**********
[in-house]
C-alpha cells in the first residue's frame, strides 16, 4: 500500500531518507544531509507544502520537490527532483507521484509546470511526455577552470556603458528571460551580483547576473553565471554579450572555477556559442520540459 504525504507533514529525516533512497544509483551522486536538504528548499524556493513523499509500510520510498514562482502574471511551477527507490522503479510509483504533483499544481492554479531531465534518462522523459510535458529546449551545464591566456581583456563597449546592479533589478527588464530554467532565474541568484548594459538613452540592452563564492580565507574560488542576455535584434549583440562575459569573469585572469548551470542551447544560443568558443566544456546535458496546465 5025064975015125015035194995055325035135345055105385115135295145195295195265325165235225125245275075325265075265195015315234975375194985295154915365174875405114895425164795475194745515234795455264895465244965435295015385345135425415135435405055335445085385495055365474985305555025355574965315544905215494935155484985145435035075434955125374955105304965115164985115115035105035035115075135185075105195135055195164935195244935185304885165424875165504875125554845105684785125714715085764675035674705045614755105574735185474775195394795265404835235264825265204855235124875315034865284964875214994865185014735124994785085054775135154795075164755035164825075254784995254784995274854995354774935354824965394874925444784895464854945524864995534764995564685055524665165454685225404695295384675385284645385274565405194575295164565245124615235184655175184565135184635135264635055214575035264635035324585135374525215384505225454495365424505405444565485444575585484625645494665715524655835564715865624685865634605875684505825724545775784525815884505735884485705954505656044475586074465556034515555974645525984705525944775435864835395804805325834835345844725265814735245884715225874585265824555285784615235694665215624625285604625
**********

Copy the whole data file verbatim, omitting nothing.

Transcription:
[in-house]
C-alpha cells in the first residue's frame, strides 16, 4: 500500500531518507544531509507544502520537490527532483507521484509546470511526455577552470556603458528571460551580483547576473553565471554579450572555477556559442520540459 504525504507533514529525516533512497544509483551522486536538504528548499524556493513523499509500510520510498514562482502574471511551477527507490522503479510509483504533483499544481492554479531531465534518462522523459510535458529546449551545464591566456581583456563597449546592479533589478527588464530554467532565474541568484548594459538613452540592452563564492580565507574560488542576455535584434549583440562575459569573469585572469548551470542551447544560443568558443566544456546535458496546465 5025064975015125015035194995055325035135345055105385115135295145195295195265325165235225125245275075325265075265195015315234975375194985295154915365174875405114895425164795475194745515234795455264895465244965435295015385345135425415135435405055335445085385495055365474985305555025355574965315544905215494935155484985145435035075434955125374955105304965115164985115115035105035035115075135185075105195135055195164935195244935185304885165424875165504875125554845105684785125714715085764675035674705045614755105574735185474775195394795265404835235264825265204855235124875315034865284964875214994865185014735124994785085054775135154795075164755035164825075254784995254784995274854995354774935354824965394874925444784895464854945524864995534764995564685055524665165454685225404695295384675385284645385274565405194575295164565245124615235184655175184565135184635135264635055214575035264635035324585135374525215384505225454495365424505405444565485444575585484625645494665715524655835564715865624685865634605875684505825724545775784525815884505735884485705954505656044475586074465556034515555974645525984705525944775435864835395804805325834835345844725265814735245884715225874585265824555285784615235694665215624625285604625